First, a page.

It feels like we’ve been in Morocco for weeks now because we have done and seen so much, though we’re only on the third day of the tour. Yesterday morning we ate breakfast at the hotel and set out for Meknes. Our bus is a small but comfortable white van with just enough seats for our tour guide, driver and us. We stuffed our luggage in the back and grabbed our seats in the cabin.
After my second day wandering around Casablanca, I grew to really like the city, but I was excited to leave and head off to new parts of the country. I quickly learned that even the drives are a memorable part of the trip. As we drove through the Moroccan countryside, we were exposed to a 360-degree view of rolling hills with peasant farms.
The terrain in this region is very dry with sparse foliage, but the farmers seem to make do with that resources they have. The sheep and cows on the farms looked under-nourished since they don’t have much to eat, but there were still hoards of them scattered through the farms. All together, the farms and hills made for rustic yet ethereal scenery.
Admiring the houses sitting on the siting on the hilltops, a man sitting next to me said, “Imagine waking up to this view every day. You’d feel like anything is possible.” I pondered that a while and though about how much I agreed. Open air and nothing but the world around you. What a powerful feeling.
We rolled along for four hours until we hit our first stop — Meknes. I learned that it was a city built by a medieval sultan who wanted to create a palace and surrounding town that would be the Versailles of Morocco. He succeeded.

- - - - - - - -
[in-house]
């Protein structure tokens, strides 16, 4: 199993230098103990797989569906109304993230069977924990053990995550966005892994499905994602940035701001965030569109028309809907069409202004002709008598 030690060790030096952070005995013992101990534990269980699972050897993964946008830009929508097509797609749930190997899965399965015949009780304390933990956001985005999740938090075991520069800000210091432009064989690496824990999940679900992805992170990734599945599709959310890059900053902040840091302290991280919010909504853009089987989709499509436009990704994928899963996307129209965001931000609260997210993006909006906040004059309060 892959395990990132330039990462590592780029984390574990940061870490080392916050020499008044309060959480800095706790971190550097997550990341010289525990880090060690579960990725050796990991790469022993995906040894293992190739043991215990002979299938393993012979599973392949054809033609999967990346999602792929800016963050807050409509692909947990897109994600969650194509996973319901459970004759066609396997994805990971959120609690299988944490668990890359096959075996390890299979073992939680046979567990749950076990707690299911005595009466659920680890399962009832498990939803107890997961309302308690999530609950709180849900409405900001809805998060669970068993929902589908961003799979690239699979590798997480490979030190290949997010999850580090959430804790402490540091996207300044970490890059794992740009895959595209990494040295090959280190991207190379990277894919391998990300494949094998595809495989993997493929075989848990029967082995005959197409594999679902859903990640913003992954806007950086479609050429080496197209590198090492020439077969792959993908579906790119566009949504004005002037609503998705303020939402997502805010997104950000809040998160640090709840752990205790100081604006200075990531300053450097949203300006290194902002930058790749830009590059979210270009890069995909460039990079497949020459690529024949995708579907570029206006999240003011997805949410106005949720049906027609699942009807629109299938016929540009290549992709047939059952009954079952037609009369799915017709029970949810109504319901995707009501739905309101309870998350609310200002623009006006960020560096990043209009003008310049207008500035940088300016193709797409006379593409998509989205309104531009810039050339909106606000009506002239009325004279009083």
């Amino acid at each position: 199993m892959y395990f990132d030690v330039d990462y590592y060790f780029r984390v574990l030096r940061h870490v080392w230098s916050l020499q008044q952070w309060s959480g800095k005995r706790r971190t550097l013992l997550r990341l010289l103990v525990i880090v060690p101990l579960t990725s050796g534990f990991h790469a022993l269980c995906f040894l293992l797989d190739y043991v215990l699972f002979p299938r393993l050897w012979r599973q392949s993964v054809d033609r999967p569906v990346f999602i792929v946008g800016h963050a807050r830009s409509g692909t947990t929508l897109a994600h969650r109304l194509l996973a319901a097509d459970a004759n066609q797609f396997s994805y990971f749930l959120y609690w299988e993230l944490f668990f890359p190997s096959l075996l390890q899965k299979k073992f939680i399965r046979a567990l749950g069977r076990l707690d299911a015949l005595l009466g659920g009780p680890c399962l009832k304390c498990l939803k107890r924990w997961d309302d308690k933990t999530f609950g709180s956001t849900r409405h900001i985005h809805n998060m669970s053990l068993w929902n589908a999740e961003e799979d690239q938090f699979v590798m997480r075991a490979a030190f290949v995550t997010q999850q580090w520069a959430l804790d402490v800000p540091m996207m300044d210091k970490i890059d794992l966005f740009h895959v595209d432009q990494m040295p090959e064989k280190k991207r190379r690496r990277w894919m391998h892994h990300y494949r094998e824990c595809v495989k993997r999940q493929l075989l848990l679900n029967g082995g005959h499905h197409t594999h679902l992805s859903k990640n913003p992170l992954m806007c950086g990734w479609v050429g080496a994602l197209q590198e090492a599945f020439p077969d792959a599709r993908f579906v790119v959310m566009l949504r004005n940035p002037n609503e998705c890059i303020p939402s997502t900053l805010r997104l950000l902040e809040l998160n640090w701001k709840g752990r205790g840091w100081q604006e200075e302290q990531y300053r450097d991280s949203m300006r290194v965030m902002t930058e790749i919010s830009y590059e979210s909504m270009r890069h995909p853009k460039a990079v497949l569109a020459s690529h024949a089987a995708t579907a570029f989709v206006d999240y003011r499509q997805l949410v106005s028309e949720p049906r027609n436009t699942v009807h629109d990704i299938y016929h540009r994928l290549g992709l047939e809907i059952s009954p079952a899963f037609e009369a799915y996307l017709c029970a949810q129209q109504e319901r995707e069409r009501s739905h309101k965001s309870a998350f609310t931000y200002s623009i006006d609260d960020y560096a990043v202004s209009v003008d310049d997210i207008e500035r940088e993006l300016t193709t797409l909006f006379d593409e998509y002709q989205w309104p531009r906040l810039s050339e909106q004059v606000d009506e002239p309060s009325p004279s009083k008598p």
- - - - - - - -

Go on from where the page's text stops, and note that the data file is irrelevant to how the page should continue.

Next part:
We drove into the city and stopped at the gates of the palace. Huge rows of arches stood above a body of water. We took pictures then walked inside the palace. Our guide took us first to a series of rooms that looked like dungeons, but apparently were where the sultan’s horses were fed. In a rush, we then zoomed the rest of the outside of the palace. The architecture very clearly resembled that of Andalusia, Spain, which made sense because the Spanish had invaded Morocco several times and brought along major aspects of their culture. We saw that the Spanish architectural features persisted throughout Meknes as we walked across town to a beautiful mosque. Mosaic tiles covered the walls and the ceilings were detailed with intricate carvings. I had fun taking pictures there 🙂
Our last stop before lunch was in a shop where the workers showed us how Moroccan table clothes are woven. As early as in school, children are taught to weave designs into cloth to make sure the same design was visible on both sides. They had several designs in many colors, depending on table size and shape. I never knew how much went into crafting table cloths! We all bought of and rushed to lunch because we were starving.
There are three main dishes here: couscous, skewers and tajines. Tajines are pots that look like the tin man’s hat from the Wizard of Oz and act like crockpots or small kettles to cook mixes of vegetables and meat. I’ve had one tajine dish so far, chicken with lemon and olives, and it was out of this world! In Meknes, however, I had an omelette (also popular here but not served in as many restaurants) because I filled up on free bread before the meal. Hehe whoops.